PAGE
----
Die betriebliche Altersvorsorge zur Zeit der Bonner Republik
Corporate Retirement Plans during the Bonn Republic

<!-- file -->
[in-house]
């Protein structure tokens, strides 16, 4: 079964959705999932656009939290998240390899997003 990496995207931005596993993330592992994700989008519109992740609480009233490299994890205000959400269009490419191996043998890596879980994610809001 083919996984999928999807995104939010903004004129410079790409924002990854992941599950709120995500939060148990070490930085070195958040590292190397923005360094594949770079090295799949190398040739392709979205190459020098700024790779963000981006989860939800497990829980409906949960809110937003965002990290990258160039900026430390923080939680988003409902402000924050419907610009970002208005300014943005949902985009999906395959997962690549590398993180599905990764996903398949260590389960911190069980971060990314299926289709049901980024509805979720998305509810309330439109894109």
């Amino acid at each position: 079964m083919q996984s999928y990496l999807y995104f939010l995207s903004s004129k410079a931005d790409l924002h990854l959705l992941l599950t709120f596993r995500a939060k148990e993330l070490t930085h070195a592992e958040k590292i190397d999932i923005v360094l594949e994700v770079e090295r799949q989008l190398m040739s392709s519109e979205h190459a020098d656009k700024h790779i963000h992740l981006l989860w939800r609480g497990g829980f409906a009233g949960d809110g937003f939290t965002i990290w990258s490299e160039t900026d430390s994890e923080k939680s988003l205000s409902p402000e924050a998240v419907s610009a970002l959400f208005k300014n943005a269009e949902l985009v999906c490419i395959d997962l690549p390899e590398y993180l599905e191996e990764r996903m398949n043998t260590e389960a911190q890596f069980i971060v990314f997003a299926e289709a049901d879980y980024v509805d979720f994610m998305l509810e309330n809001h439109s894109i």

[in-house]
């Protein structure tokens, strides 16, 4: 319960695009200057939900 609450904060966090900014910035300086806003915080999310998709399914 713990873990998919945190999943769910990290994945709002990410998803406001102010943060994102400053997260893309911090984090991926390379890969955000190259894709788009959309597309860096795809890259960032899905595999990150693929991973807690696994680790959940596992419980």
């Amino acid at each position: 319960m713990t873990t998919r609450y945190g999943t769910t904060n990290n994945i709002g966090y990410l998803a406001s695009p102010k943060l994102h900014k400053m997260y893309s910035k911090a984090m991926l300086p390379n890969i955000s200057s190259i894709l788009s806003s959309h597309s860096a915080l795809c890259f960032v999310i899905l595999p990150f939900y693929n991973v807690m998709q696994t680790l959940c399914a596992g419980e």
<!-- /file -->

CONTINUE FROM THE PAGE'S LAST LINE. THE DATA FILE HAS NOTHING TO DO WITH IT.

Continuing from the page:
Alleviating the consequences of the war were at the center of social policy during the early years of the young republic. Yet up to 1956 pensions rose only slowly and irregularly so that old-age poverty remained widespread. The transition to a dynamic pension system based on gross earnings with the 1957 Pension Reform was the major step from a social state battling need and poverty to the caregiving welfare state. The minimum pension – abolished in 1957 – was reintroduced with the 1972 Pension Reform, paving the way to the early retirement society. This paper investigates the development of corporate pension plans up to the end of 1970s. Using Volkswagen and Merck as case studies, it shows that companies reacted to changes in the economic situation earlier than did the legislature and adjusted their social benefits systems accordingly. Parallel to the transition to the dynamic pension system based on gross earnings during the late 1950s, corporate retirement plans experienced an expansion, that is to say, following the 1957 Pension Reform, private benefits were not yet replaced by public benefits. This did not change until the expansion of the social state during the 1970s. The objective of including the Works Councils in the corporate pension discussion was to curb corporate social benefits.